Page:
Carlton House Terrace Gardens

Carlton House Terrace Gardens
(Photo: Gavin Gardiner)
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Journey Planner

Carlton House, the London residence of the Prince Regent, was built (at great expense) on part of the site of the former royal garden of St James’s Palace and remodelled in 1813 by the Regency architect John Nash.

After becoming George IV, the Prince Regent lost interest in the house and it was demolished in 1827. Nash replaced it with Carlton House Terrace (1827–32) and Carlton Gardens (1830–33), houses for ‘persons of the highest social rank’.

Waterloo Place was Nash’s southern terminus for Regent Street. The central space between the two blocks of nine houses was intended to have a domed fountain, but is now occupied by steps down to the Mall and a column surmounted by a statue of Frederick Augustus, the ‘Grand Old Duke of York’.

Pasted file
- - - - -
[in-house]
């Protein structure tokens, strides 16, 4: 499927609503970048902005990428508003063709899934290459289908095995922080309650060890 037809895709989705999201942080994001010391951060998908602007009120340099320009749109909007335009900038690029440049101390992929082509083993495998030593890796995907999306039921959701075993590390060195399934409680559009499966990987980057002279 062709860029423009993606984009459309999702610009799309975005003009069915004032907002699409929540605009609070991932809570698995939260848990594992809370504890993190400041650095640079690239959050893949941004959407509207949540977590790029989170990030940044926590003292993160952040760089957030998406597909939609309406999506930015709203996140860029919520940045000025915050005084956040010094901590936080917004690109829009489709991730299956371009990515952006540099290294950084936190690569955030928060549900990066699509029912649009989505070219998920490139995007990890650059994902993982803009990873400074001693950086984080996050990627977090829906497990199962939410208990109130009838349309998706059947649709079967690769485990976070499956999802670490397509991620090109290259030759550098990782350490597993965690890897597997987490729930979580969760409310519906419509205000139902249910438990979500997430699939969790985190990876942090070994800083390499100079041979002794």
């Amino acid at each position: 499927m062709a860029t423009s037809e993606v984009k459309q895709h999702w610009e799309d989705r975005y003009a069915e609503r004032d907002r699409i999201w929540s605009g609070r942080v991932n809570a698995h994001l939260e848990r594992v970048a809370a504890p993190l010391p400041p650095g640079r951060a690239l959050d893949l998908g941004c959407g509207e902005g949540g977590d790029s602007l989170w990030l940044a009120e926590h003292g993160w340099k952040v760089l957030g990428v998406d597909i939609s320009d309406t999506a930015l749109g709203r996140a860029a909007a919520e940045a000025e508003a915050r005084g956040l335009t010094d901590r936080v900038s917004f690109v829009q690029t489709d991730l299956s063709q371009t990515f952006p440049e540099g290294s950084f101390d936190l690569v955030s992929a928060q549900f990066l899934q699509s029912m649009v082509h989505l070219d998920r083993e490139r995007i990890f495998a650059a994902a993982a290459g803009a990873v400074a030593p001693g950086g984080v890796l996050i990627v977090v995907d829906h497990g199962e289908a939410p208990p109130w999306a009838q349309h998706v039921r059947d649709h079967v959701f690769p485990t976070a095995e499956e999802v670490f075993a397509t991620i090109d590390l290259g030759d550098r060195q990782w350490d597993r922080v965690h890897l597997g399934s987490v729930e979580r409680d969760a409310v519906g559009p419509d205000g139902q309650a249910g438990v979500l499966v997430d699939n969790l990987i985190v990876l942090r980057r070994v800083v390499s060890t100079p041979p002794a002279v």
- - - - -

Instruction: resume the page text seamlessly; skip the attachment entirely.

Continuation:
The gardens have retained much of their 19th-century character, with serpentine paths, trees and shrubs. Handsome railings and a number of good statues define the perimeters of the gardens, the latest commemorating Sir Keith Park who helped win the Battle of Britain in WW2.

The gardens have been managed continuously from their inception by an organisation specifically set up in 1824 to carry out this task, the Crown Estate Paving Commission. In 2008 the gardens were restored. The original path network was reinstated with a firm surface of self-binding gravel. Replanting has added a greater variety of shrubs and groundcover more suited to the shaded environment.

Head Gardener: Kevin Powell

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